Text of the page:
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Snowless Snowstorms to Heatwaves: the Effects of Climate Change in Rangeley

Eric White | Rural Youth Organizer: Franklin County

Climate change is a terrifying epidemic. Living in a small community in Maine makes it easy to find evidence by stepping outside; the ground that was only a week ago covered with snow is now as green as can be and the ducks have been waddling around town since January. The temperatures in Rangeley, Maine, and even the United States have been increasing drastically over the years. This affects the tourism rates and the economy but also instills fear for the future and the rate of being able to properly grow gardens or farms. That being said, the focus cannot be solely on climate change. The economic impacts and the ecosystem are intertwined with one another, along with other social and political issues. According to Maine Climate Action Now, “The concept of intersectionality describes the ways in which systems of inequality based on gender, race, ethnicity, sexual orientation, gender identity, disability, class and other forms of discrimination “intersect” to create unique dynamics and effects.” (Maine Climate Action Now, Climate change, and justice for it, are interconnected with social justice, economic justice, and food security). 

To get a general feel for the Rangeley School system in western Maine, a Google Form was sent out to anyone ranging from 11 to 65. In a surprising discovery, a concerning amount of younger people stated that they knew nothing about climate change and the effects it currently has on the earth as a whole. The majority of kids in the age ranges of 11-13, when asked what they knew about climate change, answered with “I don’t know”s (or rather IDKs). With the lack of information geared toward young people regarding extreme concerns (such as climate change and global warming), the upcoming generations will have no tools to deal with the pollutive effects that the Earth has been left with. 

Alarmingly, the temperature of Maine “has risen over 3°F since 1895 statewide.” (The Maine Climate Council, 2024). The state as a whole has been overtaken by global warming. “Summer and winter temperatures have been above average since the mid-1990,” (Runkle, J., K.E. Kunkel, S.M. Champion, R. Frankson, B.C. Stewart, A.T DeGaetano, and J. Spaccio, 2022). The 2023 summer was the hottest in recorded history in Rangeley, and the winter was not any better. Many days, the temperature did not dip into the negatives. For Maine, this weather is simply unnatural. With the rising in temperatures, it is becoming increasingly difficult to profit from the weather; the winter season is changing for the worse with spaced-out snow storms and, in place of the typical snow, massive rain storms that knock out power and roadways.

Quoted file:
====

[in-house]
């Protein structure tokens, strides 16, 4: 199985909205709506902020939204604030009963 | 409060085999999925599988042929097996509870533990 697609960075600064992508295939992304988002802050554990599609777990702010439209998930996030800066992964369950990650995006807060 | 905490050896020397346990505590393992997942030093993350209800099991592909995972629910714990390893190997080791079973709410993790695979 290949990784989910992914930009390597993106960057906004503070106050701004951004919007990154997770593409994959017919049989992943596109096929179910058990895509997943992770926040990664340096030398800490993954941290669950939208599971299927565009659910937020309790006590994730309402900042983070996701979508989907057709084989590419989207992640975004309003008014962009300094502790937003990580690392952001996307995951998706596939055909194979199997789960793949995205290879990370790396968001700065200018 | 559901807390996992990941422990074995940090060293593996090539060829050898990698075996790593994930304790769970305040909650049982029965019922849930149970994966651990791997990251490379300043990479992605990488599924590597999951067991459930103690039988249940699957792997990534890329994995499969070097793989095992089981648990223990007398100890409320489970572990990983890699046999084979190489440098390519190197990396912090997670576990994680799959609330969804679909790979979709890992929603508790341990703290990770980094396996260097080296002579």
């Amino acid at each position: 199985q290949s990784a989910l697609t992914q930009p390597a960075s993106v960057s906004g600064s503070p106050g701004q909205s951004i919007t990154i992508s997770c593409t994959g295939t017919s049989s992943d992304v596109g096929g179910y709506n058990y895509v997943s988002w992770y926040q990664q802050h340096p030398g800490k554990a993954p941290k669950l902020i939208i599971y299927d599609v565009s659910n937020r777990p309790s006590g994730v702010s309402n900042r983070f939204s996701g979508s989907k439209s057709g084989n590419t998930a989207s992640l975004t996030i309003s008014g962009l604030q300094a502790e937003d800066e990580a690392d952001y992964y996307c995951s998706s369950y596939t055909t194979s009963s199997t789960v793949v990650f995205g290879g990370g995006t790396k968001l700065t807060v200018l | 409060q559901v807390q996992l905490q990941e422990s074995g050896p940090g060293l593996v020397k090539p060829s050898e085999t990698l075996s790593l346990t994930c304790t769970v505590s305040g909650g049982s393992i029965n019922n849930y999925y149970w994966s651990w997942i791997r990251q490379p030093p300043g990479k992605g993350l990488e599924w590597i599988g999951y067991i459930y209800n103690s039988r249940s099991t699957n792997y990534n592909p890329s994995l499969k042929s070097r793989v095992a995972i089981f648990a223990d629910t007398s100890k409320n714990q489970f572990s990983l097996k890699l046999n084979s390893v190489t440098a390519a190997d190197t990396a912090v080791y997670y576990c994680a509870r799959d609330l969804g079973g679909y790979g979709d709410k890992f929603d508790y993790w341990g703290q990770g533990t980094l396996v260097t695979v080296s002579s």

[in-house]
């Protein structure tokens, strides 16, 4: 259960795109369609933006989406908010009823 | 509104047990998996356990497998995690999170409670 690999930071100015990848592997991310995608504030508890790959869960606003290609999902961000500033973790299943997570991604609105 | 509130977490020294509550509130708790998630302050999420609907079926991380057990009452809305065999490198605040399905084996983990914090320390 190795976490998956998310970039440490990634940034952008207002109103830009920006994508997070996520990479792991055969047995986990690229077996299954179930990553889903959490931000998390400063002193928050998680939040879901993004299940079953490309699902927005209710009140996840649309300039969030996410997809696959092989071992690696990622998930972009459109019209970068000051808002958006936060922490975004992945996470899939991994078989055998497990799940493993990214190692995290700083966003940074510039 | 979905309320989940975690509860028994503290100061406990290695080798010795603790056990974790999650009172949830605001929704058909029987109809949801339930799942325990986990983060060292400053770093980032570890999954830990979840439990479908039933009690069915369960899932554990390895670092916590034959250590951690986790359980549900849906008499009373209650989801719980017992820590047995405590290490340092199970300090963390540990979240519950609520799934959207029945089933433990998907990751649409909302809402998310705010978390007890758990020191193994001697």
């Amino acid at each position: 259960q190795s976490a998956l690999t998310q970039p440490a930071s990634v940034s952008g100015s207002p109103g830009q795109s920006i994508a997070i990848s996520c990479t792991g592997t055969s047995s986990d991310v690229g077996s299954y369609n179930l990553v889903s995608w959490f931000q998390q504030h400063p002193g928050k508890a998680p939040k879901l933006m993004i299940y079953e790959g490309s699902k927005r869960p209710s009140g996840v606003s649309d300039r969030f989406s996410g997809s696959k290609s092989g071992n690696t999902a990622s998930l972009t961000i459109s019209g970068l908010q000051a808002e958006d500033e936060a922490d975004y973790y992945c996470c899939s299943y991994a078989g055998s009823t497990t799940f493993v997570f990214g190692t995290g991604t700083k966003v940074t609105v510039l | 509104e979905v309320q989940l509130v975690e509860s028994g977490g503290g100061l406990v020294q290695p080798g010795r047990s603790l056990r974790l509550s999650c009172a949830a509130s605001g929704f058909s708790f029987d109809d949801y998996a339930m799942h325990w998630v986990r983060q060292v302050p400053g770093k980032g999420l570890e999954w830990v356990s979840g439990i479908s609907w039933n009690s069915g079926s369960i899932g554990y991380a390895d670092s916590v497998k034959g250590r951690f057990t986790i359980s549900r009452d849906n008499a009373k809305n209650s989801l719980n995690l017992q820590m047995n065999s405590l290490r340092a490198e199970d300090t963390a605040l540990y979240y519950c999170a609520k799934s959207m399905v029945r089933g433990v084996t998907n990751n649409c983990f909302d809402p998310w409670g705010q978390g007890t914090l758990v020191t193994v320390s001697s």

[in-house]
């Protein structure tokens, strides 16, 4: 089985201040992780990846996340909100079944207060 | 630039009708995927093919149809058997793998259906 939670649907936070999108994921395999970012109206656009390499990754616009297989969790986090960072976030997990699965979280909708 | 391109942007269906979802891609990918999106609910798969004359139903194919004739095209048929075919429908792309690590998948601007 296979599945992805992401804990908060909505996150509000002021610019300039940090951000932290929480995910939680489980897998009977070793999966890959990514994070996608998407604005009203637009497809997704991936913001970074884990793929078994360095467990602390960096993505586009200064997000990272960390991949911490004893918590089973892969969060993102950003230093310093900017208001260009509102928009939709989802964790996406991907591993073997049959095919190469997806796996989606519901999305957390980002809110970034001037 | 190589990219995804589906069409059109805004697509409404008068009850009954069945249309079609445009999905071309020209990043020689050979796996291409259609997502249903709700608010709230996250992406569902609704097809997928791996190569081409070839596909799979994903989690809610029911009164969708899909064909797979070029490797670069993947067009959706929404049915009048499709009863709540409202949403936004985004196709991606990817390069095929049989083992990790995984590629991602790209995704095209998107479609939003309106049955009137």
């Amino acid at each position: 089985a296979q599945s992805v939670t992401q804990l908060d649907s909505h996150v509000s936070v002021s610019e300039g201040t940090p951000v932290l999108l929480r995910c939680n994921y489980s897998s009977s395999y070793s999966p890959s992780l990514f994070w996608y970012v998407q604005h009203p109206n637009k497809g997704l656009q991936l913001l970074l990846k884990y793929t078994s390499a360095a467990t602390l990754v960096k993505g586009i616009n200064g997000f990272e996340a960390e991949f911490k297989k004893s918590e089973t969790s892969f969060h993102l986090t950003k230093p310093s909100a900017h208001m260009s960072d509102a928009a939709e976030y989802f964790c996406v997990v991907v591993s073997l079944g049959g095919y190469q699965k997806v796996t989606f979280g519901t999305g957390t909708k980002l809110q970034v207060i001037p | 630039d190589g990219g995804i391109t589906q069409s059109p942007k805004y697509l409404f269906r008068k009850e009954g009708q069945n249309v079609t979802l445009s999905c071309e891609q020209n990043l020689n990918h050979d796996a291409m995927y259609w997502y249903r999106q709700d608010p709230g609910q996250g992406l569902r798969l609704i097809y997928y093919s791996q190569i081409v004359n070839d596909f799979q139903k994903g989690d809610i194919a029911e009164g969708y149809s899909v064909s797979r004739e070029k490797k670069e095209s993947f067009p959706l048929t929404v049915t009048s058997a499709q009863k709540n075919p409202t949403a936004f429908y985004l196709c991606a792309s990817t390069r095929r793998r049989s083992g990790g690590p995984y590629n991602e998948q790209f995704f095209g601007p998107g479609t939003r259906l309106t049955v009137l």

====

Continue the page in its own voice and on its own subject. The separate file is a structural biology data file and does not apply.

Rangeley’s economy is based on the profits of tourism. With the decrease in snowfall in the winter, as well as the shortened span of winter in itself, many expressed their discontent with the small time frames they had to do winter activities such as skiing, snowboarding, and snowmobiling. The downfall of the snow and with it the ability to participate in typical winter activities, the tourism industry will decrease. Climate change affects everything and, in a rural town such as Rangeley, the troubles become more pronounced (Maine Department of Agriculture, Conservation & Forestry, 2023). Continually, the town celebrates Snodeo weekend; this exciting time allows for honoring the winter season. It excites not only the town residents but the tourists too. It consists of Chili-Chowder Cookoffs, a parade, and, up until recently, an extravaganza of a show called RaveX. The RaveX company brought in their expert snowmobilers to put on a wildly popular snowmobiling event with tons of tricks to wow the audience. With the lack of snow and space this year, the annual RaveX was canceled. 

Outside of the snow events, many farmers and gardeners have seen that all their hard work put toward their crops have a disappointing turnout. One respondent to the Google Form, Abby Thompson, said, “At an absolute microcosm, my garden and my ability to successfully grow things has declined over the eight years I've lived and gardened in Rangeley. I'm battling frosts as late as July and as early as August now. But then (there are the) heat waves in May and October.” Those who profit off of their farm life could see a drop in production, and therefore a drop in their economic gain. Putting these farmers at an economic disadvantage will disproportionately put their livelihoods at stake. The enjoyment of looking at a freshly grown garden after months of hard work will become a thing of the past if we (the people who provide for the earth) fail to begin to take care of it. 

Justice for the climate also means that we have to begin to see what is causing the climate crisis, such as the overuse of fossil fuels and the mass manufacturing of goods in large corporation factories, and make a direct contribution to not only raise awareness but figure out how to shift into more sustainable ways. The warming of the climate not only hurts us as a community but as a society. To create a better world, we need to put in the work for it. 

Maine Climate Action Now!, Climate Justice Crash Course

Maine Climate Council, Impacts of Climate Change Across Maine,

Maine Department of Agriculture, Conservation & Forestry, Maine Lake Ice Out Dates,

Runkle, J., K.E. Kunkel, S.M. Champion, R. Frankson, B.C. Stewart, A.T DeGaetano, and J. Spaccio, Maine State Climate Summary 2022,


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